The invention will be described in detail with reference to the drawings in which like elements are provided with like numbers.
FIG. 1 is a perspective view of a digital data apparatus including an embodiment of the present invention;
FIG. 2 is a block schematic diagram useful in describing the operation of the apparatus of FIG. 1;
FIGS. 3A, 3B and 3C are plan views of application inserts useful in describing the present invention;
FIGS. 4A and 4B are diagrams illustrating one format of digitally encoded machine readable data useful in the present invention;
FIGS. 5A and 5B are diagrammatic, elevational and plan views illustrating components of the apparatus of FIG. 1; and
FIGS. 6-8 are diagrams useful in explaining the present invention.
The present invention will be described with respect to a digital data apparatus which is intended to be an information appliance for the consumer market. It will be understood that the present invention may also be used with other digital data apparatus. In general, the information appliance described below includes a microprocessor and memory for storing software relating to operating system routines and built-in application routines. The appliance can also process a wide variety of customized software applications which are provided on application inserts which have an application program in machine readable digitally encoded datastrips. The application insert also includes a touchpad to interface the user with the software application. The machine readable digitally encoded format of the datastrips is preferably one in which the datastrips include a structured pattern of black and white adjacent rectangles which are encoded with the application software and which are read by means of mechanical or electronic, optical scanning devices. It will be understood, however, that other optical and magnetic digital data formats may be used with the present invention.
Referring now to the Figures, there will be described a preferred embodiment of the present invention. As shown in FIG. 1, a digital data apparatus such as information appliance 10, includes a housing 12 having a liquid crystal display 14. A membrane touchpad 16 is disposed in a recess 18 in housing 12. Touchpad 16 includes an array of touch sensitive keys 20 and touch sensitive positions 22 which may be configured into an application specific touchpad when an application insert is placed over touchpad 16. Keys 20 are visually marked with a full typewriter keyboard and with other keys to access and use software applications built into appliance 10. Appliance 10 is also provided with control keys 24 and arithmetic keys 26.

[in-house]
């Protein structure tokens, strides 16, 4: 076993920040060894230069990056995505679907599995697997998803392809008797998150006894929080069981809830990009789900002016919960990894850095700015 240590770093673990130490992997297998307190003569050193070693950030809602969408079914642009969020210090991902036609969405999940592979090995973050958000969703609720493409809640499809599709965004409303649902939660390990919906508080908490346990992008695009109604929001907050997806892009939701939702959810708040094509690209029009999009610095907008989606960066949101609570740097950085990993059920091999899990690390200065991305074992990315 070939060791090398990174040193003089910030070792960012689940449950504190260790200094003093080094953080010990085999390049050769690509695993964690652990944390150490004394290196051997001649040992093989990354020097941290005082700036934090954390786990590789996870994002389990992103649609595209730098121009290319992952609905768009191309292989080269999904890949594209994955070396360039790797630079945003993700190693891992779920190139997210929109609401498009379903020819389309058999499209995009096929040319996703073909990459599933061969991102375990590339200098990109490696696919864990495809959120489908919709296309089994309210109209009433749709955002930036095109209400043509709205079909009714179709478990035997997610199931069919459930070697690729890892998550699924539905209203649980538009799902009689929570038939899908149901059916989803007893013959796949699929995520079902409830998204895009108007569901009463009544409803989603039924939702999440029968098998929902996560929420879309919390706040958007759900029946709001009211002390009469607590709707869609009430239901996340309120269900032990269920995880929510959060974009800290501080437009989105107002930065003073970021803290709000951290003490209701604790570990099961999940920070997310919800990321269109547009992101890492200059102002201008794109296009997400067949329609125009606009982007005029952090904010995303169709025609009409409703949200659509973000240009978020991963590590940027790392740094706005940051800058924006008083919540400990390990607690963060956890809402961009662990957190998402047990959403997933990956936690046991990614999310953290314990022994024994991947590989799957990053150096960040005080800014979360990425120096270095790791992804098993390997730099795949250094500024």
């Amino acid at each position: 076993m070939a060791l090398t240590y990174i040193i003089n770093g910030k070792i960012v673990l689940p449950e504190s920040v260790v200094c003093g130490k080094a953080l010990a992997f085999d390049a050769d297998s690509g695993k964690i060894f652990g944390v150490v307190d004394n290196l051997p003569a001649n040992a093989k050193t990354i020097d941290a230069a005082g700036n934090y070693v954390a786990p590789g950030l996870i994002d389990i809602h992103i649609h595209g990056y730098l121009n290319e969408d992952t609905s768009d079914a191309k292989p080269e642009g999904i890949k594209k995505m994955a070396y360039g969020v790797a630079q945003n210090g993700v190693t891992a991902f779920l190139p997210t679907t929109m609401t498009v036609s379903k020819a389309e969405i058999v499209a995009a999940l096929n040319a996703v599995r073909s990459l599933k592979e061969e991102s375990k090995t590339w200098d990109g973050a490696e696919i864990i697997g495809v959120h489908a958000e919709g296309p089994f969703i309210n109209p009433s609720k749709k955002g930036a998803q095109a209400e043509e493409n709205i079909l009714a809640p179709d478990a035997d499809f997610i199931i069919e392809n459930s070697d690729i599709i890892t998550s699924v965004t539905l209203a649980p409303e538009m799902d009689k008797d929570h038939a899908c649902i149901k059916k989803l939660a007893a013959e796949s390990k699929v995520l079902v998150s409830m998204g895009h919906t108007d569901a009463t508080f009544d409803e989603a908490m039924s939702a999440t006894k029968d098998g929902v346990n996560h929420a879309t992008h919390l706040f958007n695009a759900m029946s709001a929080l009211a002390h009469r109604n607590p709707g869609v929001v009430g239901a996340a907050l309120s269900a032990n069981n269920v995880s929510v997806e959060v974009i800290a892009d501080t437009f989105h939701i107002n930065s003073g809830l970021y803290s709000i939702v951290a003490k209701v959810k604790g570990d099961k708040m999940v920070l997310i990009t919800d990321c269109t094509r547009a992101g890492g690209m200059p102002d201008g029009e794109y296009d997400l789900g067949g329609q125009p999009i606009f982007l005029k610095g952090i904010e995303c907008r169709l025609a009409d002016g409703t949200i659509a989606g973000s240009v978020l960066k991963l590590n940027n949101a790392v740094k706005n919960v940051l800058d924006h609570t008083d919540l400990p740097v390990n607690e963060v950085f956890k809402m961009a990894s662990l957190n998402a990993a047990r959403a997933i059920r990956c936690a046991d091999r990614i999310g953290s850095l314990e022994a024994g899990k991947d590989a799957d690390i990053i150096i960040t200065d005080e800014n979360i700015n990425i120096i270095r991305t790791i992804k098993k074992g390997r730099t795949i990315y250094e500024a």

An application insert 28 (FIG. 2) contains one or more datastrips 30 having digital data encoded in machine readable format. Insert 28 also has an overlay touchpad 32 having keys which overlay touch sensitive positions on touchpad 16 of appliance 10. Appliance 10 includes a datastrip reader 34 which is mounted for reciprocal movement on tracks 35 and 36 on fixed member 37 (FIG. 5A). A pressure platen 72 is located below member 37 and is cantilevered at end 72A by bracket 39 of member 37. Free end 72B of platen 72 is movable between open and closed position by means of cam 38 on door 67. When door 67 is opened (by pushing up on lever 69), end 72B is cammed down by cam 38 (as shown in dashed lines in FIG. 5A). An application insert 34 may now be placed onto platen 72 to position a datastrip relative to reader 34. When door 67 is closed (by pushing down on lever 69), cam 38 is raised, allowing platen 72 to press the insert against member 37 so that the datastrip is in the field of focus of reader 34.
Reader 34 can be a mechanical-optical reader which optically scans a datastrip and translates its contents into digitally coded signal which is stored in memory in appliance 10. (It will be understood that reader 34 may also be an electronic optical reader which includes an array of photodiodes or a CCD sensor.) Datastrips 30 may also be in the form of magnetic media, in which case, the reader 34 can be any well known type of magnetic scanning device.
The digital data processing system (FIG. 2) of appliance 10 includes a microprocessor central processing unit (CPU) 40 which is connected to touchpad 16 and display 14 by input/output (I/O) interface circuit 42. CPU 40 is linked to read only memory (ROM) 46; random access memory (RAM) 48 and to datastrip reader 34 by means of reader interface circuit 44. ROM 46 contains software programs (1) relating to the operating system for the microprocessor (CPU 40) and (2) relating to application functions which are built into appliance 10. RAM 48 has sufficient memory for storing applications and data read from application inserts 28 as well as data associated with the programs stored in ROM 46.